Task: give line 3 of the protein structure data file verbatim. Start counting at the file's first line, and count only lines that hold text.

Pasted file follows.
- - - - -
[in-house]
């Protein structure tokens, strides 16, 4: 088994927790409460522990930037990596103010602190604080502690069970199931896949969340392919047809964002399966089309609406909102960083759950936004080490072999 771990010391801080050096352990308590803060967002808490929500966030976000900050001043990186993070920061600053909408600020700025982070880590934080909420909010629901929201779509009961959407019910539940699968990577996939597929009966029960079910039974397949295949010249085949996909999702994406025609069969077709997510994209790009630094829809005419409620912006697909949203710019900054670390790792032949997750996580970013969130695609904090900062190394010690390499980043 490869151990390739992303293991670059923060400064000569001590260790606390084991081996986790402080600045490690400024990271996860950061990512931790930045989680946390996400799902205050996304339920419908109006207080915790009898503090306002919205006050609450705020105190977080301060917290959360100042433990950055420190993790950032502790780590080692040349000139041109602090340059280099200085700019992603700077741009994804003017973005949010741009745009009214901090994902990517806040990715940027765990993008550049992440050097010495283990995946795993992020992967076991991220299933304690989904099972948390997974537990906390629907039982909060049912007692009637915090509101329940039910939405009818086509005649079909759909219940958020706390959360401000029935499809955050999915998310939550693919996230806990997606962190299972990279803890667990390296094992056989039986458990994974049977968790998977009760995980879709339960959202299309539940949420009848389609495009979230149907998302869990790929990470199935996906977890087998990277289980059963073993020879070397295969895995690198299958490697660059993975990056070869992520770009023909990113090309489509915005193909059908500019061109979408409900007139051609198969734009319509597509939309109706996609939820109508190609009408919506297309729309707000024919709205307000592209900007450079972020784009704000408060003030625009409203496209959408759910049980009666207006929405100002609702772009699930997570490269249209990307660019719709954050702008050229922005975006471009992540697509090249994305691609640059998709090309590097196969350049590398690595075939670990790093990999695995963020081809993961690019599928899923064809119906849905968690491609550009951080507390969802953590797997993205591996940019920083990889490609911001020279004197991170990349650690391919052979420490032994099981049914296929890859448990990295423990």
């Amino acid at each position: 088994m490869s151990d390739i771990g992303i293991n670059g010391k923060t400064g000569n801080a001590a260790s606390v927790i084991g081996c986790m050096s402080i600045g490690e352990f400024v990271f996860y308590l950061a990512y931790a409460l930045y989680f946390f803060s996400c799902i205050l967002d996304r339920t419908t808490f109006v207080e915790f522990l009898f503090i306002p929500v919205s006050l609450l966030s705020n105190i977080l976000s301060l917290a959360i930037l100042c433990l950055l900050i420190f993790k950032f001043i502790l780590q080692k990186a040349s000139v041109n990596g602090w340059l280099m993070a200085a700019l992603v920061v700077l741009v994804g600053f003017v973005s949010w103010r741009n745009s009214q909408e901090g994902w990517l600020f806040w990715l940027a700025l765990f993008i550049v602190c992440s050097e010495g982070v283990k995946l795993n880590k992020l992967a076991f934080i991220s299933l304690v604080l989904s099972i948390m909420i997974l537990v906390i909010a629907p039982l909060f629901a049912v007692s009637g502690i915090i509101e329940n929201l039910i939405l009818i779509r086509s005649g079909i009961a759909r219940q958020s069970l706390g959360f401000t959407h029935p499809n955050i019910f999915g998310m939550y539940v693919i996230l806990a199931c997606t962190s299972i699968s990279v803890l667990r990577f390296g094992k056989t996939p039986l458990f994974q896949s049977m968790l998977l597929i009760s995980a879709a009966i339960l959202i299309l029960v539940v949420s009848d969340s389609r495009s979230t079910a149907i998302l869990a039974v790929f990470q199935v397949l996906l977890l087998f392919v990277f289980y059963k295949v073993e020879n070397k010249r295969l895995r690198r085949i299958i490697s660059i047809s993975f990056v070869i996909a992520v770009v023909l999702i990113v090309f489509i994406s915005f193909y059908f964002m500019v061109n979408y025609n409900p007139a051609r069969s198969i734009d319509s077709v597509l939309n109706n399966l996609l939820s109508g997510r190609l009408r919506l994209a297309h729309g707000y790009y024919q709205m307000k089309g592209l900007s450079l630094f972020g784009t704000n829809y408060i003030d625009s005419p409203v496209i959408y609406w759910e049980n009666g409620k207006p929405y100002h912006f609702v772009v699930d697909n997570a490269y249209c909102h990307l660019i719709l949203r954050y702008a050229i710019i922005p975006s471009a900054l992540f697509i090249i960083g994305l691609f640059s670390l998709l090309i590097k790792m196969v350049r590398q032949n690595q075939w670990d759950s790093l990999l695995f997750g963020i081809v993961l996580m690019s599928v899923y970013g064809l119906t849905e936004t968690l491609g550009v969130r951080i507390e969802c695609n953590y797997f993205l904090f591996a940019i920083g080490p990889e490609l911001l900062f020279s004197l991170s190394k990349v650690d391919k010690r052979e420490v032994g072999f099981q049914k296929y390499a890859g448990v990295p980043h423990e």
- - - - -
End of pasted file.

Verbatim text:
């Amino acid at each position: 088994m490869s151990d390739i771990g992303i293991n670059g010391k923060t400064g000569n801080a001590a260790s606390v927790i084991g081996c986790m050096s402080i600045g490690e352990f400024v990271f996860y308590l950061a990512y931790a409460l930045y989680f946390f803060s996400c799902i205050l967002d996304r339920t419908t808490f109006v207080e915790f522990l009898f503090i306002p929500v919205s006050l609450l966030s705020n105190i977080l976000s301060l917290a959360i930037l100042c433990l950055l900050i420190f993790k950032f001043i502790l780590q080692k990186a040349s000139v041109n990596g602090w340059l280099m993070a200085a700019l992603v920061v700077l741009v994804g600053f003017v973005s949010w103010r741009n745009s009214q909408e901090g994902w990517l600020f806040w990715l940027a700025l765990f993008i550049v602190c992440s050097e010495g982070v283990k995946l795993n880590k992020l992967a076991f934080i991220s299933l304690v604080l989904s099972i948390m909420i997974l537990v906390i909010a629907p039982l909060f629901a049912v007692s009637g502690i915090i509101e329940n929201l039910i939405l009818i779509r086509s005649g079909i009961a759909r219940q958020s069970l706390g959360f401000t959407h029935p499809n955050i019910f999915g998310m939550y539940v693919i996230l806990a199931c997606t962190s299972i699968s990279v803890l667990r990577f390296g094992k056989t996939p039986l458990f994974q896949s049977m968790l998977l597929i009760s995980a879709a009966i339960l959202i299309l029960v539940v949420s009848d969340s389609r495009s979230t079910a149907i998302l869990a039974v790929f990470q199935v397949l996906l977890l087998f392919v990277f289980y059963k295949v073993e020879n070397k010249r295969l895995r690198r085949i299958i490697s660059i047809s993975f990056v070869i996909a992520v770009v023909l999702i990113v090309f489509i994406s915005f193909y059908f964002m500019v061109n979408y025609n409900p007139a051609r069969s198969i734009d319509s077709v597509l939309n109706n399966l996609l939820s109508g997510r190609l009408r919506l994209a297309h729309g707000y790009y024919q709205m307000k089309g592209l900007s450079l630094f972020g784009t704000n829809y408060i003030d625009s005419p409203v496209i959408y609406w759910e049980n009666g409620k207006p929405y100002h912006f609702v772009v699930d697909n997570a490269y249209c909102h990307l660019i719709l949203r954050y702008a050229i710019i922005p975006s471009a900054l992540f697509i090249i960083g994305l691609f640059s670390l998709l090309i590097k790792m196969v350049r590398q032949n690595q075939w670990d759950s790093l990999l695995f997750g963020i081809v993961l996580m690019s599928v899923y970013g064809l119906t849905e936004t968690l491609g550009v969130r951080i507390e969802c695609n953590y797997f993205l904090f591996a940019i920083g080490p990889e490609l911001l900062f020279s004197l991170s190394k990349v650690d391919k010690r052979e420490v032994g072999f099981q049914k296929y390499a890859g448990v990295p980043h423990e």